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Tread Lightly on Regulating the Sharing Economy

When calls for consumer protection come from competitors, policymakers should be cautious.
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Feeling threatened by online businesses like Airbnb, Homeaway, Lyft , and Uber that allow people rent underused assets to peers, the taxi and hotel industries have called on local regulators to impose more health and safety rules on micro-entrepreneurs who comprise the “sharing economy.” Policymakers shouldn’t respond. The hotel and taxi industries are using “consumer protection” as a guise to keep more efficient competitors from cutting their profits.

The Internet has sparked the growth of the “sharing economy.” While people have always rented their stuff to others, the Internet allows them to reach more potential customers faster than ever before. Renting out a spare bedroom in Des Moines to a vacationing German couple or driving someone from downtown Brooklyn to midtown Manhattan for a meeting is a lot easier now than when the classified section of the newspaper was the bleeding edge technology.

Companies like Airbnb and Uber allow owners to use their assets more efficiently, to the benefit of all. Just like it is more efficient for two steel companies with excess capacity to step up production than it is to add a new steel plant to the mix, it is more efficient to use a town’s vacant bedrooms for visitors than to build more hotel rooms.

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Improved efficiency benefits both asset owners and renters. The owners get some cash for allowing others to tap their underused stuff and the renters get access to the assets at a lower cost.

Take your kid’s bedroom as an example. With junior away in college, his room would sit vacant, except for school breaks. Rent it through Airbnb and you can generate some cash from it. Because the fixed costs of your house have already been paid for, you can rent junior’s room for less than the price of a hotel, saving vacationers money.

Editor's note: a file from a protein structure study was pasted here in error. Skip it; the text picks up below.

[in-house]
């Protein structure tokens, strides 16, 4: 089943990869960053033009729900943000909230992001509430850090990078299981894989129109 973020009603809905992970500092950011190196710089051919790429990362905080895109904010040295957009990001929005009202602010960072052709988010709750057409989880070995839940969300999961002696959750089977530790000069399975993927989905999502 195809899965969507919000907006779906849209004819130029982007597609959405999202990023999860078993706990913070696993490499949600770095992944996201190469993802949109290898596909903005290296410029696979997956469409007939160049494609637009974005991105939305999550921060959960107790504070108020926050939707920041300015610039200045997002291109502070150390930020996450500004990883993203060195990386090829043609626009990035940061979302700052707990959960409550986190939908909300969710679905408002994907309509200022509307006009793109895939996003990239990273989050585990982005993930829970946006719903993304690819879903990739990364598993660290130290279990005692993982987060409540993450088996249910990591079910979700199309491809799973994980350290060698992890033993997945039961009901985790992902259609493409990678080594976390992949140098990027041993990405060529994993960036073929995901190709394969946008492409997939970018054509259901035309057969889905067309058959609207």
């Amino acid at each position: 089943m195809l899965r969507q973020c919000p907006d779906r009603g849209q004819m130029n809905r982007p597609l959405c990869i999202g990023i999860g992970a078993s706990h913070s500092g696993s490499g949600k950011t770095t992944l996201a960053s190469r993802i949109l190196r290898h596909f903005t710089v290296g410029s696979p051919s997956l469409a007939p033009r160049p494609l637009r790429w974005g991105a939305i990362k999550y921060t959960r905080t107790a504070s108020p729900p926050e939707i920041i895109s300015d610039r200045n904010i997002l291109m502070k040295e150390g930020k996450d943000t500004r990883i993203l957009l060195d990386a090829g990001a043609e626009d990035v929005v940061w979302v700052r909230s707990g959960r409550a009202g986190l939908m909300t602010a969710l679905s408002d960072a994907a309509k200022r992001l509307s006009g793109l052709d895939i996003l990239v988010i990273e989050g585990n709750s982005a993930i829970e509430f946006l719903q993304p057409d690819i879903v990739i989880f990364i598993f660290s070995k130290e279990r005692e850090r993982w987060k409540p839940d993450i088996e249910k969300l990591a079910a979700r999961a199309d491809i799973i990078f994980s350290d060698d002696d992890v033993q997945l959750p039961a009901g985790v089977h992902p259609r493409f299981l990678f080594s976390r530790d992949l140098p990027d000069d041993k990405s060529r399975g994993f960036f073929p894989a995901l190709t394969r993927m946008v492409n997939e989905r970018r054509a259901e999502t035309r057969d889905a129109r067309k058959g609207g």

The hotel and taxi industries have responded to competition from the sharing economy by calling on local governments to protect the health and safety of unsuspecting consumers who stay in micro-entrepreneurs’ homes and ride in their cars. For example, the Hotel Association of New York has asked the city to enforce a rule prohibiting rentals of less than a month by owners not living on site. Several cities have responded to pressure from taxi companies by limiting the quantity of ride-share cars; by prohibiting drivers from picking up passengers on the street; and by barring immediate pick-up of passengers.

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While regulators should protect consumers from harm, they need to tread lightly. The hoteliers and taxi companies calling for more oversight of lodging and transportation micro-entrepreneurs aren’t really worried about the health or safety of consumers. When competitors call for the protection of consumers, they are usually worried about their own hides. If consumers were concerned about their health and safety, they would ask regulators for protection.

Unless consumers tell regulators that the rooms they are renting or the cars in which they are riding are unclean or unsafe, then regulators ought to let the market operate. The gains of the sharing economy outweigh the costs. Sure some taxi drivers and hoteliers will lose out to competition, but ordinary Americans will be able to make more efficient use of their assets. Holding back the growth of the sharing economy to protect existing businesses against competition would reduce economic efficiency and be bad public policy.

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